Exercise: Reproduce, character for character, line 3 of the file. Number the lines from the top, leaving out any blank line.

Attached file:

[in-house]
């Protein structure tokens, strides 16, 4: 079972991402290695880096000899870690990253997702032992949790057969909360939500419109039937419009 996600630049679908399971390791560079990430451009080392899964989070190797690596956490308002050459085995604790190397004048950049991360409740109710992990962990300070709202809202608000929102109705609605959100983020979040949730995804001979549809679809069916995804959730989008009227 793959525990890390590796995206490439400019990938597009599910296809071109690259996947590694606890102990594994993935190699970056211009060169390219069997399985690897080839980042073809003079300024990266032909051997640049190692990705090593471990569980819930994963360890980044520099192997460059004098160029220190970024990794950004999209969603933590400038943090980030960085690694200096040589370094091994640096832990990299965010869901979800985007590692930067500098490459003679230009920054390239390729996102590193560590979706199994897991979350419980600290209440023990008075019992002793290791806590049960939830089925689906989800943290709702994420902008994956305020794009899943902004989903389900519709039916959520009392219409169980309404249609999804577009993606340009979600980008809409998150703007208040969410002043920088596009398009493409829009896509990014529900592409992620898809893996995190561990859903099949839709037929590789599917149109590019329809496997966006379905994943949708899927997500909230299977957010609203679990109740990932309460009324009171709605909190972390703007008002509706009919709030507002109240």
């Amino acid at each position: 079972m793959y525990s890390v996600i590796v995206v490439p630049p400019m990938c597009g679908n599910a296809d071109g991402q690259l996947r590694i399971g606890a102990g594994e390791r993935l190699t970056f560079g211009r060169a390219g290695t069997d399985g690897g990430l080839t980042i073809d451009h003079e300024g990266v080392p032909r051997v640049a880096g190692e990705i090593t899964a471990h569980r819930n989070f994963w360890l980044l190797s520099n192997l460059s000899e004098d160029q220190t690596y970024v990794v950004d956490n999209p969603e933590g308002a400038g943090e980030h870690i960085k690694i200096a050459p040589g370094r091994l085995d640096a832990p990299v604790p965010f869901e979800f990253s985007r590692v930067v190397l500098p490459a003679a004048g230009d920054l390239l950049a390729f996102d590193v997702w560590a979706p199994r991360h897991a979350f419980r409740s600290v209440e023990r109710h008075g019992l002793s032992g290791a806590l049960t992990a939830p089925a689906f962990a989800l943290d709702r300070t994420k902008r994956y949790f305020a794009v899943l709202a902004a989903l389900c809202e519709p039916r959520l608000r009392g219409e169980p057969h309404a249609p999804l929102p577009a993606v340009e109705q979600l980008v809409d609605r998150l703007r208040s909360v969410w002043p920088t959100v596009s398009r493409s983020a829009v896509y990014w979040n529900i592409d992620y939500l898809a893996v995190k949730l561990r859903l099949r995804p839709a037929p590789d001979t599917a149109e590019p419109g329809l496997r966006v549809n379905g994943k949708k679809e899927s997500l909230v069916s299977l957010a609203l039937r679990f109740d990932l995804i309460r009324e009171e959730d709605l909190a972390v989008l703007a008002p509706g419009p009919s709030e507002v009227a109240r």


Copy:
């Amino acid at each position: 079972m793959y525990s890390v996600i590796v995206v490439p630049p400019m990938c597009g679908n599910a296809d071109g991402q690259l996947r590694i399971g606890a102990g594994e390791r993935l190699t970056f560079g211009r060169a390219g290695t069997d399985g690897g990430l080839t980042i073809d451009h003079e300024g990266v080392p032909r051997v640049a880096g190692e990705i090593t899964a471990h569980r819930n989070f994963w360890l980044l190797s520099n192997l460059s000899e004098d160029q220190t690596y970024v990794v950004d956490n999209p969603e933590g308002a400038g943090e980030h870690i960085k690694i200096a050459p040589g370094r091994l085995d640096a832990p990299v604790p965010f869901e979800f990253s985007r590692v930067v190397l500098p490459a003679a004048g230009d920054l390239l950049a390729f996102d590193v997702w560590a979706p199994r991360h897991a979350f419980r409740s600290v209440e023990r109710h008075g019992l002793s032992g290791a806590l049960t992990a939830p089925a689906f962990a989800l943290d709702r300070t994420k902008r994956y949790f305020a794009v899943l709202a902004a989903l389900c809202e519709p039916r959520l608000r009392g219409e169980p057969h309404a249609p999804l929102p577009a993606v340009e109705q979600l980008v809409d609605r998150l703007r208040s909360v969410w002043p920088t959100v596009s398009r493409s983020a829009v896509y990014w979040n529900i592409d992620y939500l898809a893996v995190k949730l561990r859903l099949r995804p839709a037929p590789d001979t599917a149109e590019p419109g329809l496997r966006v549809n379905g994943k949708k679809e899927s997500l909230v069916s299977l957010a609203l039937r679990f109740d990932l995804i309460r009324e009171e959730d709605l909190a972390v989008l703007a008002p509706g419009p009919s709030e507002v009227a109240r």